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  1.    #1  
    Hey folks.
    My search of posts revealed no recent discussions of this topic.
    I'm wondering what the implications of using my Treo 600 to replace my DSL connection at home would be? It's mostly information surfing (i.e., Yahoo, Google, airfares, email, etc.) that I'm doing. No online gaming or anything. I kinda thought that since you can emulate the Treo screen on a pc monitor and control it with a fullsize keyboard, I might eliminate the second internet connection.
    Any thoughts are appreciated!
    Thanks for reading!
  2. #2  
    in my opinion that would be a bad choice. Having the dedicated dsl line does more than just gaming. Your speed is better (especially if you have family using the dsl and you networked) Processing power on you pc would also be better than your 144mhz treo. I have dsl and I plan to get wireless too. I know it seems like an added cost but in the end, it just makes more sense. Can you download, talk on the phone, and run spreadsheets at the same time on your treo?

    Give it time, I guarantee that the wireless access and dsl with merge in to the same package. That's the way the business is going.
  3. ls3mach's Avatar
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    #3  
    I think he means, connecting the PC to his Treo. If you are a minimal internet user, I could see doing that. I am an internet junkie however, so this would not work for me. The speed at which your phone connects at is 145kbps. While this is not DSL speeds, I found it acceptable for casual surfing. Unacceptable for audio or video however.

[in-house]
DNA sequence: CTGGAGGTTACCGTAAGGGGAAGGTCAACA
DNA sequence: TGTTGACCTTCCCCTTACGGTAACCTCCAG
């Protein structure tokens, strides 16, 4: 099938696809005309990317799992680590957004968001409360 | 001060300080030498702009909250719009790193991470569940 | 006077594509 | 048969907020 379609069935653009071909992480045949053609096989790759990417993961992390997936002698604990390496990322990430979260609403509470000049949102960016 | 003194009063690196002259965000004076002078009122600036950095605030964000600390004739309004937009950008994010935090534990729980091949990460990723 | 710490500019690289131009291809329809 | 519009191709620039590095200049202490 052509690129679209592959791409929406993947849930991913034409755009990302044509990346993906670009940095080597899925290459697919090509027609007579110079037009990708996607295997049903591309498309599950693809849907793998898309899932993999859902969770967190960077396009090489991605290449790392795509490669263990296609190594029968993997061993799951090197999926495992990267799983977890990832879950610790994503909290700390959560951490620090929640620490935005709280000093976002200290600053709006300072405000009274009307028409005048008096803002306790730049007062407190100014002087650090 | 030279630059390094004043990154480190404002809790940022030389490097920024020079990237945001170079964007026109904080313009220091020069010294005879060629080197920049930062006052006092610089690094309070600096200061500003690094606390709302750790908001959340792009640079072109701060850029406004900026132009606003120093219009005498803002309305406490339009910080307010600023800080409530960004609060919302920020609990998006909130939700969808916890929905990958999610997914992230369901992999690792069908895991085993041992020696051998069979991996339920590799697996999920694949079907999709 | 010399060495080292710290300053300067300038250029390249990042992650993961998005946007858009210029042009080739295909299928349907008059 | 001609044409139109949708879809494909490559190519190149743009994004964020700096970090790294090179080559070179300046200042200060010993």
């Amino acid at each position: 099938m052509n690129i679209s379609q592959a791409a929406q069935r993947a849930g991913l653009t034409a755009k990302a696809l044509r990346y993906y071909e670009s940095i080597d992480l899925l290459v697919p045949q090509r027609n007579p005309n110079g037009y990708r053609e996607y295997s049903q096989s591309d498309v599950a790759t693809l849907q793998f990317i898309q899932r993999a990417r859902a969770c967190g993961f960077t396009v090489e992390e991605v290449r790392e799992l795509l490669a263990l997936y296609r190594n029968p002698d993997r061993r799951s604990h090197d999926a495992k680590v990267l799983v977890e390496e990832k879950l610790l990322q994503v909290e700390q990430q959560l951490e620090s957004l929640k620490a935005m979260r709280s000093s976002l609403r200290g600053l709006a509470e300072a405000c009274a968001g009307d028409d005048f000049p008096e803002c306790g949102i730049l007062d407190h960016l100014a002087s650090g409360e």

4. #4  
    dsl or a treo dsl anyday
    Nokia 3210 > Nokia 3310 >Palm Vx > Palm M105 >Treo 180g and Nokia 8850 > Treo 270 > Treo 600 > Sony TH55 > Tapwave Zodiac 2 > Treo 650 GSM > Imate KJam > Treo 750v

    Formerly Known As PRANKSTAR
  5. #5  
    I wouldn't say the Treo can replace DSL, but it could reasonably replace a dial-up ISP. The bandwidth using a wireless network is similar to dial-up. I use my Treo as a backup to connect my PC to the internet when my cable modem goes down. I don't have a landline so I can't use dial-up.
  6. #6  
    Quote Originally Posted by methos65
    I kinda thought that since you can emulate the Treo screen on a pc monitor and control it with a fullsize keyboard, I might eliminate the second internet connection.
    Any thoughts are appreciated!
    Thanks for reading!
    This isnt even neccessary. With the software PDAnet, you would actually be using your PC with full internet browser etc... The Treo would simply be a "modem" to the internet. Depending on your service provider it might be a solution for occasional use. Sprint seems to connect at around 90k to 95k which is almost twice as fast a dial up. The rest as far as I can tell are MUCH slower. So it depends on your need for speed.

    When the cell phone providers launch the new networks (I think its EVDO) I believe the speeds are supposed to be 2meg or something like that. When that happens (asssuming they dont figure out a way to Block PDAnet) I will definately drop my High Speed provider.
  7. #7  
    my thoughts exactly!
  8. #8  
    Quote Originally Posted by sxtg
    When the cell phone providers launch the new networks (I think its EVDO) I believe the speeds are supposed to be 2meg or something like that. When that happens (asssuming they dont figure out a way to Block PDAnet) I will definately drop my High Speed provider.